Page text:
A federal appeals court in San Francisco today overturned the arson conviction of an Oakland violin teacher in the eco-terrorist burning of a University of Washington building in Seattle in 2001.
The 9th U.S. Circuit Court of Appeals said Briana Waters, 34, was denied a fair trial when the trial judge allowed a witness to read to the jury anarchist articles allegedly linked to Waters.
A three-judge panel of the court said there was no proof Waters had even read the articles advocating violence and that the literature was inflammatory and “likely to have swayed jurors’ emotions.”
Waters, who had attended Evergreen State College in Olympia, Wash., was accused of participating in the arson of the Center for Urban Horticulture at the University of Washington on May 21, 2001. The fire caused $6 million in damage, the court said.
The Earth Liberation Front, a radical environmental group that mistakenly believed a professor at the center was engaged in genetic engineering of poplar trees, claimed responsibility for the fire.
Waters was accused of being one of five people who planned the blaze. Two other defendants who became government informants said she acted as a lookout while the other four set the fire.
Waters said she was innocent and was not a member of the Earth Liberation Front. She claimed the two women who testified against her held grudges against her.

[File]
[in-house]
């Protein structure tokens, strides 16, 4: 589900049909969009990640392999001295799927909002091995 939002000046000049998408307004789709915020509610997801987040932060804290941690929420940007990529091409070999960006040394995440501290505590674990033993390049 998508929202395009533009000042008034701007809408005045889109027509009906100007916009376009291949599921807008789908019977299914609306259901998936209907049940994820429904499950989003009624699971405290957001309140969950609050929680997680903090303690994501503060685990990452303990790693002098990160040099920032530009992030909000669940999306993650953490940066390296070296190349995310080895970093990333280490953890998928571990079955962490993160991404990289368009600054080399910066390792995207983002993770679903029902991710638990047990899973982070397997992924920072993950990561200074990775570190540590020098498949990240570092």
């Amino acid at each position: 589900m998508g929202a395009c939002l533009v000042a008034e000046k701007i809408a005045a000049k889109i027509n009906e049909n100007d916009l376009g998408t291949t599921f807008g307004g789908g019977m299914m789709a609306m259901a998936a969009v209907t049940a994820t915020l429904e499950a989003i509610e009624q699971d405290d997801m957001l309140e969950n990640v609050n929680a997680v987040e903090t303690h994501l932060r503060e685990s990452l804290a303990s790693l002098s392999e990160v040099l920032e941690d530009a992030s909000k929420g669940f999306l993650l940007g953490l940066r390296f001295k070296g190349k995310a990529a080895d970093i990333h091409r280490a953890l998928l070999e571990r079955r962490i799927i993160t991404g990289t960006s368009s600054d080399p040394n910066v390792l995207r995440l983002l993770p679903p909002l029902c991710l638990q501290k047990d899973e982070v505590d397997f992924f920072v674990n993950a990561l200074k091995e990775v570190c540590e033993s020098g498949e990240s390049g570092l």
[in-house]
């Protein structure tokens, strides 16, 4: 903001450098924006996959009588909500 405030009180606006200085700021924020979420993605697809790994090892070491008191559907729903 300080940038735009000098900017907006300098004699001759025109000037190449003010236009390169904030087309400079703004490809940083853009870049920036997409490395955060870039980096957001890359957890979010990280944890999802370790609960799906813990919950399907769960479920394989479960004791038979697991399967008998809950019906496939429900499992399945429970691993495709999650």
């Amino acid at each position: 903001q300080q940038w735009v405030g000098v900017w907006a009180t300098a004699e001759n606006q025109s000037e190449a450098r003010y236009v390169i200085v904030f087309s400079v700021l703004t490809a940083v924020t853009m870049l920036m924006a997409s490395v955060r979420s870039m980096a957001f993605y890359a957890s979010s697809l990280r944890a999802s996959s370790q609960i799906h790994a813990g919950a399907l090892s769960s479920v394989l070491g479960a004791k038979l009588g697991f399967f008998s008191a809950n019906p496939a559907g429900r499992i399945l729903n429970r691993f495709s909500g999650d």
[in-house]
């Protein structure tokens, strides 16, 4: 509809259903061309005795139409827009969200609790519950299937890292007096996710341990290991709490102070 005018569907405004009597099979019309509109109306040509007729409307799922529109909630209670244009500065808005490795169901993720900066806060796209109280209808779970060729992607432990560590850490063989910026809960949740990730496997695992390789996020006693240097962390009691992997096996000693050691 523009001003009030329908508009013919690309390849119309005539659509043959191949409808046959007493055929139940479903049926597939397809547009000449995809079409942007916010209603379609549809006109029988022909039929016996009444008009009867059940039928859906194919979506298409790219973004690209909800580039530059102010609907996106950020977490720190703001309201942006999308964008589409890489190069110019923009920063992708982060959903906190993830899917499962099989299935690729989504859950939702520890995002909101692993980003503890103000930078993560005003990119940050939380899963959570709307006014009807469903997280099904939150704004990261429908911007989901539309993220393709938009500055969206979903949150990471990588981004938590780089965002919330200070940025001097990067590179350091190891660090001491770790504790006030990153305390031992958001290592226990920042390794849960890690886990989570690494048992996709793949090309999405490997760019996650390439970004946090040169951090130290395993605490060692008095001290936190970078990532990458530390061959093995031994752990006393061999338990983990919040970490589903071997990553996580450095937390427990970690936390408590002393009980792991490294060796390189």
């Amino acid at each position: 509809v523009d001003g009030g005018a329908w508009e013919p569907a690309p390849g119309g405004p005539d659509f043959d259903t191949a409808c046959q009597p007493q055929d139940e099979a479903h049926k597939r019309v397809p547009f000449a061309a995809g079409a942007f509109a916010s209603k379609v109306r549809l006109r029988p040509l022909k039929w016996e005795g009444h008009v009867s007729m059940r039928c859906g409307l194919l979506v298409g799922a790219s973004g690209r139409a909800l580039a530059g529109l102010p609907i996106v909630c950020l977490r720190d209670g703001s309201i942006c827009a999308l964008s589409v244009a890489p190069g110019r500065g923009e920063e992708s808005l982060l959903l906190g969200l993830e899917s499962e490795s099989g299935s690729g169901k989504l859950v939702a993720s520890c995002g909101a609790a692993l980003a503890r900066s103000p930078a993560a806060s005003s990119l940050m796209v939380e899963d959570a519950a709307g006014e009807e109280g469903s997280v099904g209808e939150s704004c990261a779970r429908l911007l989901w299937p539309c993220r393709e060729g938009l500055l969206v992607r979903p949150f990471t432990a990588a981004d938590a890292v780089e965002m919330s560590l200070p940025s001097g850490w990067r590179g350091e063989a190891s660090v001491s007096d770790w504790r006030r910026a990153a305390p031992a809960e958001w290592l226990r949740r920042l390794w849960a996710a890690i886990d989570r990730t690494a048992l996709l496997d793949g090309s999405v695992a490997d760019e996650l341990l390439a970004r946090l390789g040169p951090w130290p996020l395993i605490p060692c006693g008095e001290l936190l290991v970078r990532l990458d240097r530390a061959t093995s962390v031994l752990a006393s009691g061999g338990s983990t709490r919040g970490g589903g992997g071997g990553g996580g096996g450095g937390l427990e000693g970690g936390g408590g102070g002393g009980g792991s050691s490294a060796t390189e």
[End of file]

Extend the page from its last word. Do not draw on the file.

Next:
She was convicted of two counts of arson in federal court in Tacoma, Wash., in 2008 and sentenced to six years in prison.
Federal prosecutors can now appeal further, hold a new trial or drop the case.
Emily Langlie, a spokeswoman for the U.S. attorney’s office in Seattle, said, “We’re reviewing the decision,” and said she could not comment further.
Dennis Riordan, a San Francisco attorney who represented Waters in the appeal, said he will ask the federal court in Tacoma for her immediate release from prison on bail while prosecutors decide their next step.
Waters is in a federal prison in Connecticut, Riordan said. She has a 5-year-old daughter and was a violin teacher in Oakland before she was convicted, he said.
The anarchist literature was contained in a folder that one of the prosecution witnesses said Waters had given to her.
The folder had Waters’ fingerprints on it, but none of the articles showed her fingerprints.
Waters said she had not put anarchist articles in the folder and had instead placed articles about women, activism and vegetarianism there.
Circuit Judge Wallace Tashima wrote, “The anarchist literature was highly prejudicial. It contained a number of inflammatory statements glorifying violence, advocating destruction and calling for an end to society.
“Rather than contributing to any issue in the case, it played to the jury’s emotions, encouraging it to convict because it believed Waters held loathsome views that threatened the jurors’ way of life.”
The panel said the trial judge, U.S. District Judge Franklin Burgess, failed in his judicial duty to review the articles before allowing them as evidence.
The court said Burgess made a second error when he refused to allow defense attorneys to show a documentary film Waters had made about a peaceful logging protest. Waters sought to use it as evidence of her claim that she was devoted to peaceful means of protest.
After being told of the anarchist literature, the jury “was prevented from viewing evidence that would paint a contrasting picture of Waters as a person,” the court said.